Napoleon, Dan Dare and lots of books: discover a side to Southport that's way more than just excellent fish and chips
Southport is about a lot more than just the Royal Open Championship of golf, as we discover when we get off the train to find Memphis Pete serenading us with a bit of Elvis and Johnny Cash. “There’s good friendly people here,” he drawls, “You gotta brin’ the music to them.” No argument here.
All this culture makes us thirsty, so we swiftly sashay to Darcys Tea & Dining Rooms (52 Eastbank Street), a member of the Tea Guild. Other members of the guild include the Dorchester and the Ritz. This tea room is so highly rated, it’s even won awards, and its teapot stands and distinctly Edwardian décor are all original, whether sourced from the Internet or from car boot sales. The teas, needless to say, are utterly fantastic.
We wander down Lord Street and find out that Louis Napoleon III lived here, and fell in love with the place so much that later in his career he asked Georges Eugene Haussmann to rebuild Paris to resemble the wide boulevard. Betcha didn’t know that one!
Broadhurst Booksellers on Market Street (5-7) might well provide answers if you didn’t – it’s been in the town since 1920 and is the oldest independent bookshop in the country. There are several floors of books old and new to get stuck into and under the watchful gaze of Laurie Hardman we spend far too long browsing. The literary history of this seaside town is actually rather impressive, with Dan Dare creator Frank Hampson also having been a sometime resident.
Time for more books, and we find them in Wayfarers Shopping Arcade, a 110-year-old building in Lord Street, where three-time Grand National winner Red Rum – a local horse, trained on Southport beach – has a statue in bronze. Not life-size (unless he was about three feet tall, but it seems unlikely). Still after reading material? Try the odd/dotty/fab Parkinsons of Southport, which also stocks great and slightly bizarre things made of shells and all manner of curiosities.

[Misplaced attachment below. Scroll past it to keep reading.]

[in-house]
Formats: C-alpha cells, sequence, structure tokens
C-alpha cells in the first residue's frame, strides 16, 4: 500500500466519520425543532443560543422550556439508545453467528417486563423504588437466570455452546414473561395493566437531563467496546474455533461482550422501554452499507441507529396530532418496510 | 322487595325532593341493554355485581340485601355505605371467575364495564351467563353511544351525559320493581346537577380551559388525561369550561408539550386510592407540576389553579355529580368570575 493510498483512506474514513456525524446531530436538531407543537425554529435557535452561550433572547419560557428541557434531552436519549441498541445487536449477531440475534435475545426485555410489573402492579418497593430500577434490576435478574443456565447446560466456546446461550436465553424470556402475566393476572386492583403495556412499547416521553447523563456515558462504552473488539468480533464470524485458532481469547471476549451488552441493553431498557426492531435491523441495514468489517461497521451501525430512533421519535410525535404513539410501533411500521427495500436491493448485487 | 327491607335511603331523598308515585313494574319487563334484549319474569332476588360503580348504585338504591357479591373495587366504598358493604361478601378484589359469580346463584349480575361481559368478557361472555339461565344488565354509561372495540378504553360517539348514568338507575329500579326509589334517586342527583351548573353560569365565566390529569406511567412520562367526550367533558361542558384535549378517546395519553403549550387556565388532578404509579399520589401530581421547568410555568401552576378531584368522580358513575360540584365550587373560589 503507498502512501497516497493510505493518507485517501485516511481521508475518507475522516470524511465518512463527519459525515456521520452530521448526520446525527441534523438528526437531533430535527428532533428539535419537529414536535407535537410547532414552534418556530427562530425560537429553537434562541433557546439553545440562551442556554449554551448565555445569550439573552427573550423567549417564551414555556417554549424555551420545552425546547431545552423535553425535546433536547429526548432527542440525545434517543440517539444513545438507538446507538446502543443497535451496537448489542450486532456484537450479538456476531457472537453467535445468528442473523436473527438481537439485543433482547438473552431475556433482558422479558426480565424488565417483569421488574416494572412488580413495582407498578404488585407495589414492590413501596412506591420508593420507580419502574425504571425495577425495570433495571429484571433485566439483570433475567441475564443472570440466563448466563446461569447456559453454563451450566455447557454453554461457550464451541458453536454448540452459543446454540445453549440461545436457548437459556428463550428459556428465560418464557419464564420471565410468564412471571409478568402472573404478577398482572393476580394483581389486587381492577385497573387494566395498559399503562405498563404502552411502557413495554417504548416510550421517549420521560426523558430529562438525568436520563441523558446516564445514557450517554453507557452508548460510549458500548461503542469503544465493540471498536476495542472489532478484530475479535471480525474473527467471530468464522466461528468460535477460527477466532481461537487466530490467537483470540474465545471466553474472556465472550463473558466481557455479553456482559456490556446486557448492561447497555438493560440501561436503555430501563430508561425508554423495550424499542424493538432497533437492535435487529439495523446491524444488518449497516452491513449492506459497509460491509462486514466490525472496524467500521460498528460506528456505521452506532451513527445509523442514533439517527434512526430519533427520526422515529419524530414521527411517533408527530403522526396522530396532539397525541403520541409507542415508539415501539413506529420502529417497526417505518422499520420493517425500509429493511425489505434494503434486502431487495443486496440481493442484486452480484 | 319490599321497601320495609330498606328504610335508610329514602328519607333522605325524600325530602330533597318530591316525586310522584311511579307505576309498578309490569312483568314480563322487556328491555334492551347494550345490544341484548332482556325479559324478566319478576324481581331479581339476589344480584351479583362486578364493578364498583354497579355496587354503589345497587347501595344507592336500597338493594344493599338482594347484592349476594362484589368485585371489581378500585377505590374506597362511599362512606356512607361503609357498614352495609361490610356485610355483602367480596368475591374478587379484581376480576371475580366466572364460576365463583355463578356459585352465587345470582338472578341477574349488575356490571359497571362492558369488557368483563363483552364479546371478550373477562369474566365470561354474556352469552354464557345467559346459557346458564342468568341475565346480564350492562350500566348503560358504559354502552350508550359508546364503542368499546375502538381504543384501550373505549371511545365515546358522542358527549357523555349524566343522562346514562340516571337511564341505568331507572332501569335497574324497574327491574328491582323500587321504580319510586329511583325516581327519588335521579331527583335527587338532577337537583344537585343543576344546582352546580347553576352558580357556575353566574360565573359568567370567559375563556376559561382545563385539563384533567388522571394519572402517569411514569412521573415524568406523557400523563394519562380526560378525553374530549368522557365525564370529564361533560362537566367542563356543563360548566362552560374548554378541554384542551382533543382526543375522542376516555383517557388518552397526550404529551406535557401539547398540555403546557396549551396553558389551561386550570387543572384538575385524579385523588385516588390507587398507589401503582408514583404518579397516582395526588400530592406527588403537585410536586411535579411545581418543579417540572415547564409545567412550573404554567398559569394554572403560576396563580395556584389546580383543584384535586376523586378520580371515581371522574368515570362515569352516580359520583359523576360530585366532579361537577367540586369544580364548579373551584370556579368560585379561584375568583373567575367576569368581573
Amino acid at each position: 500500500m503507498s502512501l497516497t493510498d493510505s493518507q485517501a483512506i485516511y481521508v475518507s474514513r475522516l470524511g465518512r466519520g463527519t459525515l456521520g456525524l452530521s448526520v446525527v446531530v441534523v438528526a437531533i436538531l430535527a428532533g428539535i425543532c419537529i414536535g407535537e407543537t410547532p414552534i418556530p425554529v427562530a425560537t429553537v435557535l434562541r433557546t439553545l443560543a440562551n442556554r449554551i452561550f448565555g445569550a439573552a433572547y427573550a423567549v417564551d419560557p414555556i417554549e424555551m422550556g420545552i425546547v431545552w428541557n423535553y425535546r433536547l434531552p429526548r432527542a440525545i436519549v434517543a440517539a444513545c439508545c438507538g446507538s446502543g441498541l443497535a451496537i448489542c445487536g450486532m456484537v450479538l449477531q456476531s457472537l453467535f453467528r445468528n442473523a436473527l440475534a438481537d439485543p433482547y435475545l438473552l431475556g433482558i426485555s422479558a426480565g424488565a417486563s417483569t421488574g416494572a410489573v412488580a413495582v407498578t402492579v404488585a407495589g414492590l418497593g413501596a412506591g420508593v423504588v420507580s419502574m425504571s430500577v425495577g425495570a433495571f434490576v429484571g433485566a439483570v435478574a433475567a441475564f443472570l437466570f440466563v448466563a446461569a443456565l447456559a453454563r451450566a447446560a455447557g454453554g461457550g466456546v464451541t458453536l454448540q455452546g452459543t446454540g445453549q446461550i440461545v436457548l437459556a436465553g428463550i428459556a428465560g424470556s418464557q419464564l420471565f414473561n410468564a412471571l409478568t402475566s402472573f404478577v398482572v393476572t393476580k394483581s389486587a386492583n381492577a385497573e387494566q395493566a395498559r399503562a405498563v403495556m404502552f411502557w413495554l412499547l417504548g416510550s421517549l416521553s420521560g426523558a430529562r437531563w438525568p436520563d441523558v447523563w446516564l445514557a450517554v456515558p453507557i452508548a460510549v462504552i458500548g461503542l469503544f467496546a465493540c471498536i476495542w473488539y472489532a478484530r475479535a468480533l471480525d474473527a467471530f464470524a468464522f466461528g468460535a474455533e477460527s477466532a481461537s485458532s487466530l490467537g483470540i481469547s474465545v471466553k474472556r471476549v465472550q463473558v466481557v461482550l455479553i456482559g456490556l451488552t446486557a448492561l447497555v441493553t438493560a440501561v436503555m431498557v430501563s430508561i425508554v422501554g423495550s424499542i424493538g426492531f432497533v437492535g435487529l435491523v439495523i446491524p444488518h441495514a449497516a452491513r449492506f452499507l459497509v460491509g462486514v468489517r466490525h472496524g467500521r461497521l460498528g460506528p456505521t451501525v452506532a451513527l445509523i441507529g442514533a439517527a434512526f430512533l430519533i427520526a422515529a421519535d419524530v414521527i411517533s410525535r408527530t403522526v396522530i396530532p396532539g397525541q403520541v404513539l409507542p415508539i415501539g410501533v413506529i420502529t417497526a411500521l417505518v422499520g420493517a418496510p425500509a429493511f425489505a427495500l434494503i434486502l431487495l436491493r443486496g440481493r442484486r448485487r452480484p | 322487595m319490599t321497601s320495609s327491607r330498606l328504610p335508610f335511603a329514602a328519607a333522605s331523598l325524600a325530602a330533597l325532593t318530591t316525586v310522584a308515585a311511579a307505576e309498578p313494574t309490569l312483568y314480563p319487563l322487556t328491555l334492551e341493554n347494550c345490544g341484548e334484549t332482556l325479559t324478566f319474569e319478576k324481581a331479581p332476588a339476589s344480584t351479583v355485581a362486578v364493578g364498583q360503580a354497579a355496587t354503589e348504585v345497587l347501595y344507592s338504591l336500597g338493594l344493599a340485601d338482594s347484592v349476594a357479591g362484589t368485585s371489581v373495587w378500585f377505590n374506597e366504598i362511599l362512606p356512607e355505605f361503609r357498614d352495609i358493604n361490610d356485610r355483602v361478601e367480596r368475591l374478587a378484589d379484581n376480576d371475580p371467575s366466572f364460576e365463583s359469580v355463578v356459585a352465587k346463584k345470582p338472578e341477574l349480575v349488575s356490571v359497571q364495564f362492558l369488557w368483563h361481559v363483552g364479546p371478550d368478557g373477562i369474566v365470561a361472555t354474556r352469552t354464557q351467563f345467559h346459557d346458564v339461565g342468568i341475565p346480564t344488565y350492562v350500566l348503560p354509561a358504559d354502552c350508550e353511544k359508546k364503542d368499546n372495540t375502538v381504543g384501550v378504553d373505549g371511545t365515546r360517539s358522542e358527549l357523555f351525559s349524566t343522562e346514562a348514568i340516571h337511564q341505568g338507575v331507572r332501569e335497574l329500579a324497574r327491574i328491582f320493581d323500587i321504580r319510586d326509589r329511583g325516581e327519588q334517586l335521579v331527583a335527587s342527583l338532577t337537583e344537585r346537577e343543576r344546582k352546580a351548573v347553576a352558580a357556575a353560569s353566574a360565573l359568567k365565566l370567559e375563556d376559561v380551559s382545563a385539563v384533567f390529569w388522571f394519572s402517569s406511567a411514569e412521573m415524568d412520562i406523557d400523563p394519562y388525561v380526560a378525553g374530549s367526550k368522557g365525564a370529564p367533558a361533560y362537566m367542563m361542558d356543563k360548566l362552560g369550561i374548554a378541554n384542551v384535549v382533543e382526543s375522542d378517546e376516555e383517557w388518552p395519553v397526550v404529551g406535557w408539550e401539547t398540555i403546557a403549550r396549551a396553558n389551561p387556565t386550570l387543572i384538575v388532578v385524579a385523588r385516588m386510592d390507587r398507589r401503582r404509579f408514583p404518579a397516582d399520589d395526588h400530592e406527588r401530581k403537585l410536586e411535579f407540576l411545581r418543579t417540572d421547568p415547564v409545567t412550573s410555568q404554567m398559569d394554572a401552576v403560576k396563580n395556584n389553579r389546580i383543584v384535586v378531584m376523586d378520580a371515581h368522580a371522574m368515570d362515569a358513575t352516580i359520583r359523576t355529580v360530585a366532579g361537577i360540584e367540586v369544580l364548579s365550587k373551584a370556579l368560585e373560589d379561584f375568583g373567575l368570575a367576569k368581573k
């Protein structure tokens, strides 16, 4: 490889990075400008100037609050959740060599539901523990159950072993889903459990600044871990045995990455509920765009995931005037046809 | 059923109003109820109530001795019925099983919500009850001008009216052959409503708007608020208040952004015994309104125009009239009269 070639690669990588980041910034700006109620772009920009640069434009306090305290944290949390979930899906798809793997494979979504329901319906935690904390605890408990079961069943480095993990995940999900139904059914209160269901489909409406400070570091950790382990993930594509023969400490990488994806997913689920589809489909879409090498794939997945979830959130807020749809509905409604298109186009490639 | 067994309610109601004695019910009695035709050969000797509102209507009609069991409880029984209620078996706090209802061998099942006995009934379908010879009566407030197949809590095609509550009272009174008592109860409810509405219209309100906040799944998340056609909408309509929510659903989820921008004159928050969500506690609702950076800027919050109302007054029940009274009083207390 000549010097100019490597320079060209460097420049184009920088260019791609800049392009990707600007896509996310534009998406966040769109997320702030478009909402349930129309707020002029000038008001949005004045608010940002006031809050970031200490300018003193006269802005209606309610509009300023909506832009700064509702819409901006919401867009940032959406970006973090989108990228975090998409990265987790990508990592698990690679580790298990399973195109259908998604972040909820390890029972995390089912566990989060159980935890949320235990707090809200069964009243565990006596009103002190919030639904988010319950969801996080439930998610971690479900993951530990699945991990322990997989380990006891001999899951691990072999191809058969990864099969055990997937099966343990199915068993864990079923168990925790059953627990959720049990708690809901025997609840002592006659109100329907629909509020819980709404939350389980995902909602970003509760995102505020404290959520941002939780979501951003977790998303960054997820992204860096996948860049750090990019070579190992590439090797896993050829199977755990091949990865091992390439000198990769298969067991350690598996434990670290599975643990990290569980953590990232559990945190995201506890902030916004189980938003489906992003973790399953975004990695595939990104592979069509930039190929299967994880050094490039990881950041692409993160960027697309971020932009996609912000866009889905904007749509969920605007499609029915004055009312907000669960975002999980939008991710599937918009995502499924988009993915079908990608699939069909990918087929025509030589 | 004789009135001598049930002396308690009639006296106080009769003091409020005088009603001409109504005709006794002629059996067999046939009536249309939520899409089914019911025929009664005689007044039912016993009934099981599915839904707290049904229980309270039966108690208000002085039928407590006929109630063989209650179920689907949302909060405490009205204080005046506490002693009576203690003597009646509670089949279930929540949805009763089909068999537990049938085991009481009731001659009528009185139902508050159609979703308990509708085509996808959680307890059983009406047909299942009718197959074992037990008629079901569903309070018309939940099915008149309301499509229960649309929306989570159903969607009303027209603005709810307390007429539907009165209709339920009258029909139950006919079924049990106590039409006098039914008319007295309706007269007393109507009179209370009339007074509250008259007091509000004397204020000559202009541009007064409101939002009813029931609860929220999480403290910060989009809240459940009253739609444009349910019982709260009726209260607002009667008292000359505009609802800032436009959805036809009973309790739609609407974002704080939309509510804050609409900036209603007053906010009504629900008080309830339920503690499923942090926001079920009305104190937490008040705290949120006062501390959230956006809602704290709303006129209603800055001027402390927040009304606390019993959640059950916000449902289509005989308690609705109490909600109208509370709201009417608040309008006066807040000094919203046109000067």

Traditionally, Southport is a seaside town and amidst the swathes of excellent fish and chip shops we eat our fill before taking the electric tram down the UK’s oldest iron pier (it’s also the second longest). Three quarters of a mile long, the pier is very popular with tourists, not least because on a clear day there are views of both Cumbria and North Wales from the end. It’s misty when we visit, so unfortunately all we can view are a few seagulls flying about over the water, but we’ll let them off, as at the very end of said pier is a fantastic penny arcade full of machines that will only take pre-decimalisation 1d coins. Remember them? No, me neither.
Southport is a town with much to recommend it, and in these days of belt-tightening, more people are choosing to holiday in the UK rather than taking expensive flights abroad. And though that’s a slightly upsetting reason to rediscover what’s on our doorsteps, nonetheless it’s entirely worth it. Southport is a place where an antiquarian booksellers can find itself next to a cheap-plazzy joke shop, which is next to a Lawnmower Museum (106-115 Shakespeare Street). There are several excellent hotels to serve families and business visitors alike, and just out of town is the lovely Churchtown, well worth a visit for its cake shop and lovely sandstone buildings. It’s quiet, and great.
Arrive at the right time (July or early August) and Southport will be swathed in flowers – the town won North West In Bloom 2007 – as well as hosting jazz festivals, air shows and Southport Comedy Week.
And no need to don those plus fours and start hacking your way around the course, either.
Where to stay
The Vincent Hotel: an opulent-feeling four-star hotel, with a zinc and granite facade, that also houses an excellent restaurant. A new addition to Southport's excellent hotels, it's a favourite pre-golf haunt for more than one ex-professional footballer. Kenny Dalglish and Alan Hansen have both been spotted here recently. (98 Lord Street)
Scarisbrick Hotel: handily situated right in the middle of the wide boulevard that Napoleon was so enamoured of. The Scarisbrick hotel can also design a bespoke golf break for the budding hacker within. (Lord Street)
Best Western Royal Clifton: a traditional three-star hotel in a grand Victorian building that offers coastal views. Ask for a room overlooking the gardens and seafront for best (if not cheapest) results. (The Promenade)
Britannia Prince Of Wales Southport: the central location and relatively affordable rooms make this Victorian hotel worth a look. The gardens are lovely in the summer and it's within decent walking distance of Hesketh Park and the nearby Botanic Gardens, Martin Mere Wildfowl Trust, the beach and Southport Pier, the Queen's Jubilee Nature Trail and the beautiful Kings Gardens. Phew! Got all that? (Lord Street)